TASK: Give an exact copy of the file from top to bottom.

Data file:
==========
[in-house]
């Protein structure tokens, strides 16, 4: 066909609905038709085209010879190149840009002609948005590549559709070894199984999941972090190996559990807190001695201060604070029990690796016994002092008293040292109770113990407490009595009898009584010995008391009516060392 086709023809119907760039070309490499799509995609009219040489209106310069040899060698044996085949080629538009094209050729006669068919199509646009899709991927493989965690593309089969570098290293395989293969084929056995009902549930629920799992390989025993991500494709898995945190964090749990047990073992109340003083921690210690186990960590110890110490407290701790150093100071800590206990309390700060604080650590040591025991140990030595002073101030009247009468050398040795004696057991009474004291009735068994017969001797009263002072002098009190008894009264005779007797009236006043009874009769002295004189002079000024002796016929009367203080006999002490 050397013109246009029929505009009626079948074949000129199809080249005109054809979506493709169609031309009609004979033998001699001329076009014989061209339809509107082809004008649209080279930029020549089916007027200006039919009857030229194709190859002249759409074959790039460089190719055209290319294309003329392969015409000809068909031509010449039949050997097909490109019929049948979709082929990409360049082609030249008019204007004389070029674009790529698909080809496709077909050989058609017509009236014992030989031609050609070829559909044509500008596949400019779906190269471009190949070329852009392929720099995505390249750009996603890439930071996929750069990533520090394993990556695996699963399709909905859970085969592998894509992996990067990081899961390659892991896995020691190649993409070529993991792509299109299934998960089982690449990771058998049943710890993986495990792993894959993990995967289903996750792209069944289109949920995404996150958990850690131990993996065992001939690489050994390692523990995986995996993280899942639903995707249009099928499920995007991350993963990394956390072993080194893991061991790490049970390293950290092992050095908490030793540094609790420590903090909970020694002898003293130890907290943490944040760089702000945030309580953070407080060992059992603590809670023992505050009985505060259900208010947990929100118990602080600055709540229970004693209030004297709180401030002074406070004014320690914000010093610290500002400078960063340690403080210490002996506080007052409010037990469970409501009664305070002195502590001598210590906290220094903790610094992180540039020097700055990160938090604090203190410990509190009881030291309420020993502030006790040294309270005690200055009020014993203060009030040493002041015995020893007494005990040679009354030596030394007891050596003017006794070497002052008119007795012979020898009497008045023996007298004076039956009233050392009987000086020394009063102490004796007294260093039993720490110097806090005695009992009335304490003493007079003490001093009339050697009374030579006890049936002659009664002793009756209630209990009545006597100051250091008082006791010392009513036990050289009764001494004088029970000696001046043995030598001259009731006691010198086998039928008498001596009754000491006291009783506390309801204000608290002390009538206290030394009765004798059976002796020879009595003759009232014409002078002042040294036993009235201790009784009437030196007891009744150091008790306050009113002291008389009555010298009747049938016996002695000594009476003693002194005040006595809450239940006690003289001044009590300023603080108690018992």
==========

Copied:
[in-house]
């Protein structure tokens, strides 16, 4: 066909609905038709085209010879190149840009002609948005590549559709070894199984999941972090190996559990807190001695201060604070029990690796016994002092008293040292109770113990407490009595009898009584010995008391009516060392 086709023809119907760039070309490499799509995609009219040489209106310069040899060698044996085949080629538009094209050729006669068919199509646009899709991927493989965690593309089969570098290293395989293969084929056995009902549930629920799992390989025993991500494709898995945190964090749990047990073992109340003083921690210690186990960590110890110490407290701790150093100071800590206990309390700060604080650590040591025991140990030595002073101030009247009468050398040795004696057991009474004291009735068994017969001797009263002072002098009190008894009264005779007797009236006043009874009769002295004189002079000024002796016929009367203080006999002490 050397013109246009029929505009009626079948074949000129199809080249005109054809979506493709169609031309009609004979033998001699001329076009014989061209339809509107082809004008649209080279930029020549089916007027200006039919009857030229194709190859002249759409074959790039460089190719055209290319294309003329392969015409000809068909031509010449039949050997097909490109019929049948979709082929990409360049082609030249008019204007004389070029674009790529698909080809496709077909050989058609017509009236014992030989031609050609070829559909044509500008596949400019779906190269471009190949070329852009392929720099995505390249750009996603890439930071996929750069990533520090394993990556695996699963399709909905859970085969592998894509992996990067990081899961390659892991896995020691190649993409070529993991792509299109299934998960089982690449990771058998049943710890993986495990792993894959993990995967289903996750792209069944289109949920995404996150958990850690131990993996065992001939690489050994390692523990995986995996993280899942639903995707249009099928499920995007991350993963990394956390072993080194893991061991790490049970390293950290092992050095908490030793540094609790420590903090909970020694002898003293130890907290943490944040760089702000945030309580953070407080060992059992603590809670023992505050009985505060259900208010947990929100118990602080600055709540229970004693209030004297709180401030002074406070004014320690914000010093610290500002400078960063340690403080210490002996506080007052409010037990469970409501009664305070002195502590001598210590906290220094903790610094992180540039020097700055990160938090604090203190410990509190009881030291309420020993502030006790040294309270005690200055009020014993203060009030040493002041015995020893007494005990040679009354030596030394007891050596003017006794070497002052008119007795012979020898009497008045023996007298004076039956009233050392009987000086020394009063102490004796007294260093039993720490110097806090005695009992009335304490003493007079003490001093009339050697009374030579006890049936002659009664002793009756209630209990009545006597100051250091008082006791010392009513036990050289009764001494004088029970000696001046043995030598001259009731006691010198086998039928008498001596009754000491006291009783506390309801204000608290002390009538206290030394009765004798059976002796020879009595003759009232014409002078002042040294036993009235201790009784009437030196007891009744150091008790306050009113002291008389009555010298009747049938016996002695000594009476003693002194005040006595809450239940006690003289001044009590300023603080108690018992």